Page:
They didn’t drink from cups back in the day. They drank from goblets and tumblers. Little footed juice glasses. Fancy vessels etched with stars, flowers and geometric patterns. Charming teacups and sherbet dishes in punchy shades of ruby, amber and blueberry.
Today, you can find vintage glassware in most local antique shops. Like a scene from your grandmother’s china cabinet, they’re sorted by color, shape and style.
They’re usually sold in monochromatic sets, although sometimes you can buy them a la carte. Prices range anywhere from $3 for a single punch cup to upward of $100 for a rare set.
Price tags tell some of the glasses’ stories: “cobalt George Washington goblets,” reads one at Aladdin’s Lamp Antiques. The tag on a wavy pink glass at The Pink Elephant Antiques reads “milkshake/soda sundae glass (or a lot of wine).”
Ask any of the shops’ owners, and they can fill in the rest of the story for you, with information about glassware types and everything you need to know about depression vs. elegant vs. carnival vs. opalescent.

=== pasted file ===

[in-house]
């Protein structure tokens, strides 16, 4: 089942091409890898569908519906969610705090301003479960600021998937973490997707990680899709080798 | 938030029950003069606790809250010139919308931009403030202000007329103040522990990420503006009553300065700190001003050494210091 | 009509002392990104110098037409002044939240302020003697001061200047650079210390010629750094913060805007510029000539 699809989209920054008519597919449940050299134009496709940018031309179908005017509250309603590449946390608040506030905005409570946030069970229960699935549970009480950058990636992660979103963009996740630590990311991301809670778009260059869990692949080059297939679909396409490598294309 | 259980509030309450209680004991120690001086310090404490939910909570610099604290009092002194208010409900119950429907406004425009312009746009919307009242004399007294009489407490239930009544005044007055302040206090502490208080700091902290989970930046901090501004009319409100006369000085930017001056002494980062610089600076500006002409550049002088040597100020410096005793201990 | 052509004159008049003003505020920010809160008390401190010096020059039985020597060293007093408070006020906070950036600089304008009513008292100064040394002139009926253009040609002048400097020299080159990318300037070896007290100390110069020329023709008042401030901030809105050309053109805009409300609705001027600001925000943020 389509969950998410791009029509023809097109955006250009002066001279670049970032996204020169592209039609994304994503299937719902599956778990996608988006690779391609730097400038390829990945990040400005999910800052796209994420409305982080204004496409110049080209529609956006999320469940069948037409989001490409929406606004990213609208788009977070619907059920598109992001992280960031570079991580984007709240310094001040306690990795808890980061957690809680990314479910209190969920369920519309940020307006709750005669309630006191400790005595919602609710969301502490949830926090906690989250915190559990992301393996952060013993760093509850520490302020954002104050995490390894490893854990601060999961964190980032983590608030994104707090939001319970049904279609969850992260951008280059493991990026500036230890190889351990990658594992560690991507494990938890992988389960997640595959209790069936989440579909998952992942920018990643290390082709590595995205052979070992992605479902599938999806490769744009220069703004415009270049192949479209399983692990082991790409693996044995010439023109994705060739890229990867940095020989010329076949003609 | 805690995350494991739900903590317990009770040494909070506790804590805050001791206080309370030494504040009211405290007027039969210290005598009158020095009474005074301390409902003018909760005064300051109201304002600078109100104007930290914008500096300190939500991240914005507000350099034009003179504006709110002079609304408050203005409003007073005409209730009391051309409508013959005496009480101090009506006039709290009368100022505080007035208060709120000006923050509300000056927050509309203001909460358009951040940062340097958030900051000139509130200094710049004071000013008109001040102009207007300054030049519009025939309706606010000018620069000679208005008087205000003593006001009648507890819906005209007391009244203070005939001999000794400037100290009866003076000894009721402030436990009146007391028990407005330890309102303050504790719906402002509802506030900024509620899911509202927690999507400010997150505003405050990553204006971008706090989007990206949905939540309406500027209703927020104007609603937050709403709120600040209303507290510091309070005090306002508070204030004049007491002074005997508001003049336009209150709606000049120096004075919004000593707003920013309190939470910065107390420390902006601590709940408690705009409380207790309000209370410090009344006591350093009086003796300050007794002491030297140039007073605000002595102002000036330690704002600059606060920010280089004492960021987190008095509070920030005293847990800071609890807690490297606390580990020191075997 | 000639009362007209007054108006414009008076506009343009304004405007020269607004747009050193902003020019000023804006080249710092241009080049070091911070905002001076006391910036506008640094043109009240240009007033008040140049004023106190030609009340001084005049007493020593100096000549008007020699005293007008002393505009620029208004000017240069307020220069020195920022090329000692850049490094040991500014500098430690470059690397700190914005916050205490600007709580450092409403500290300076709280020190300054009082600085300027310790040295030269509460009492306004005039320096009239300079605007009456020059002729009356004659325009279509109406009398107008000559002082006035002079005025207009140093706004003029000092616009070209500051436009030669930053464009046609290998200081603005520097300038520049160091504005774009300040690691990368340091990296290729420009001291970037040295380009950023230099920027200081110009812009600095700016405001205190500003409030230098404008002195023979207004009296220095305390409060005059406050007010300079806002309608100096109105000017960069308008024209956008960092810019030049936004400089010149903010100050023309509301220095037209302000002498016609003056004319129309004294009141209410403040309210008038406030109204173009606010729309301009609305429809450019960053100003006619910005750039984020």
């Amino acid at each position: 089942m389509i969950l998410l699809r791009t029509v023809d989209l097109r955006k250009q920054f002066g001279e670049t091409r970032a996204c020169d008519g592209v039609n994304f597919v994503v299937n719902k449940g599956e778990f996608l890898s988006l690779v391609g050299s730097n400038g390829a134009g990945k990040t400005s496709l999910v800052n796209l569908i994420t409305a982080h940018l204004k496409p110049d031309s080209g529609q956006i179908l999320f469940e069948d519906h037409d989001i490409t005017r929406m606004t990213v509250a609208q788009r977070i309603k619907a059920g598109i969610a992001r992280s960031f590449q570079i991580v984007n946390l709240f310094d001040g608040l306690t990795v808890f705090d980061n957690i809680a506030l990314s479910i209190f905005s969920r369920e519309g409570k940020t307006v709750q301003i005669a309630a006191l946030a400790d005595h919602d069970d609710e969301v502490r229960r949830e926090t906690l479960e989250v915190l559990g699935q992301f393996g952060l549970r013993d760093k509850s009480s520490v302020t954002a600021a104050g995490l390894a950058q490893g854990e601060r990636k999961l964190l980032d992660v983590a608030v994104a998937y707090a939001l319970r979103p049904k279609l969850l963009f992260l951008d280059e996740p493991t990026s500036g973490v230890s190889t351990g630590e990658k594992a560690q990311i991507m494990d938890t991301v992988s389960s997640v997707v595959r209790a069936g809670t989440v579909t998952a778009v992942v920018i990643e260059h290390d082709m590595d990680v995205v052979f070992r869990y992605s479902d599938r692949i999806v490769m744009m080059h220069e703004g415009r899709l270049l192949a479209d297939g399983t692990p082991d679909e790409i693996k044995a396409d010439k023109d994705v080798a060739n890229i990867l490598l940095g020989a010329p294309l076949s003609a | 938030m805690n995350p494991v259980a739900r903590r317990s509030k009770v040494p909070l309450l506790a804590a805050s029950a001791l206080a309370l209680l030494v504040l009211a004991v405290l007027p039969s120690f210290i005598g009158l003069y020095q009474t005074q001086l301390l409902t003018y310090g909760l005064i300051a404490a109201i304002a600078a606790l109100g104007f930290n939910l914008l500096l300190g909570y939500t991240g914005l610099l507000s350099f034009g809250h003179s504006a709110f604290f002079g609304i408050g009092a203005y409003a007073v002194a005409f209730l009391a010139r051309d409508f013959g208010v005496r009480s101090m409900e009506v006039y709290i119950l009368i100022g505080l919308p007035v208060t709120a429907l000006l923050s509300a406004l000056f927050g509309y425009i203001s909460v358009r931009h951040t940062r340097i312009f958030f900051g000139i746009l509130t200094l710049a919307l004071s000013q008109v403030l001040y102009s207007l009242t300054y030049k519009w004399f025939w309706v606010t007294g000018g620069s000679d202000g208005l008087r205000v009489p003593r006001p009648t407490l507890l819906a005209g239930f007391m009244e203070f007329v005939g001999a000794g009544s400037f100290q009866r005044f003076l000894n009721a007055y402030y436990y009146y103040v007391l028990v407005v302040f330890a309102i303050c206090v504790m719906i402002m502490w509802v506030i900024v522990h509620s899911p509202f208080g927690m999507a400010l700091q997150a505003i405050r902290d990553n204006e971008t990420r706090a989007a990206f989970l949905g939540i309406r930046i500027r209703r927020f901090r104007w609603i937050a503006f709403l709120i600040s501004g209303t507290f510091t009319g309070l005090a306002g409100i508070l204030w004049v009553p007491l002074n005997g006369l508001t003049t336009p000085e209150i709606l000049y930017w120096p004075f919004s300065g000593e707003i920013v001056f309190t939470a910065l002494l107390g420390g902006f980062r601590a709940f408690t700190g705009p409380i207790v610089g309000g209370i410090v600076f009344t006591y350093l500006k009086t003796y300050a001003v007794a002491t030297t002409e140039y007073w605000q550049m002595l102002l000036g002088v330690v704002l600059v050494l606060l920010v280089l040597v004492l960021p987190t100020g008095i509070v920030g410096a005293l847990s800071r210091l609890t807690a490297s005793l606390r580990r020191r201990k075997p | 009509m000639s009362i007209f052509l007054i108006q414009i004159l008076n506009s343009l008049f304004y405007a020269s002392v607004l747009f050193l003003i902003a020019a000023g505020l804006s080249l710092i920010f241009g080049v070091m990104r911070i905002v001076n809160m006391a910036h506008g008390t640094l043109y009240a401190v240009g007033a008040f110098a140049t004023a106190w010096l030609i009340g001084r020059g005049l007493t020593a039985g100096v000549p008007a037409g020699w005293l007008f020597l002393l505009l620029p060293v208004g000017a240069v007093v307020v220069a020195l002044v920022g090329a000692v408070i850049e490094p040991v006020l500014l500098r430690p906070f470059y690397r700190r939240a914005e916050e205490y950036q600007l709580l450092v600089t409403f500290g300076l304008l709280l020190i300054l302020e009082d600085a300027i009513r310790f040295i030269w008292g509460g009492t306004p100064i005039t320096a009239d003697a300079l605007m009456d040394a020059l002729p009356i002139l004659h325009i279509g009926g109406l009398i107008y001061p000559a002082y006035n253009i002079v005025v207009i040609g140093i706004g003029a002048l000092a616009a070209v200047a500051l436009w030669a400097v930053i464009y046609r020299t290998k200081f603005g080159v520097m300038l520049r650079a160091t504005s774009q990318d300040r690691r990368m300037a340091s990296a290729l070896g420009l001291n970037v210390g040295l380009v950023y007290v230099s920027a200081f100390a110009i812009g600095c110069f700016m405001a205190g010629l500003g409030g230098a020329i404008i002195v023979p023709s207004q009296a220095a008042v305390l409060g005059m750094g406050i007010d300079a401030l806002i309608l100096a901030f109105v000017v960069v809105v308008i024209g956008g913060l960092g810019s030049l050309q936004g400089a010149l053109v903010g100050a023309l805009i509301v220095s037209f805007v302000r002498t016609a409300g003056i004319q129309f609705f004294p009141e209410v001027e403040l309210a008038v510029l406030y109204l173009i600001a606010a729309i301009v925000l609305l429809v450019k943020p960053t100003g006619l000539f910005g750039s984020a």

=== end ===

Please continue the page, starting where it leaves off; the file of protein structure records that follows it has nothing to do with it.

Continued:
They’ll reminisce about the days when glassware would come free with another purchase, buried in a canister of oatmeal or container of detergent.
They can guesstimate with a simple glance when a glass was produced. Behind the counter at Aladdin’s Lamp Antiques, owner Greg Hanson turns over a rose-colored milk glass in his hands. “These are from the 1930s,” he says. He gestures to a pair of Avon cobalt goblets—those are from the ’70s. “You can tell by the wear on the bottom of the glasses,” he explains. “And the colors are a giveaway.”
Collectors like Hanson will warn you to never, ever wash colored glassware in the dishwasher; you’d risk ruining the finish that has worn on through the decades.
And most of all, they’ll instruct you to look for the bubbles, ridges and ripples. These imperfections are original, dating back to the ’30s or ’70s or even the ’90s, before modern manufacturing brought us the streamlined perfect pieces we are used to today.
It’s reason enough to start a collection. Because they don’t make them like that anymore.
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This article was originally published in the September 2018 issue of 225 Magazine.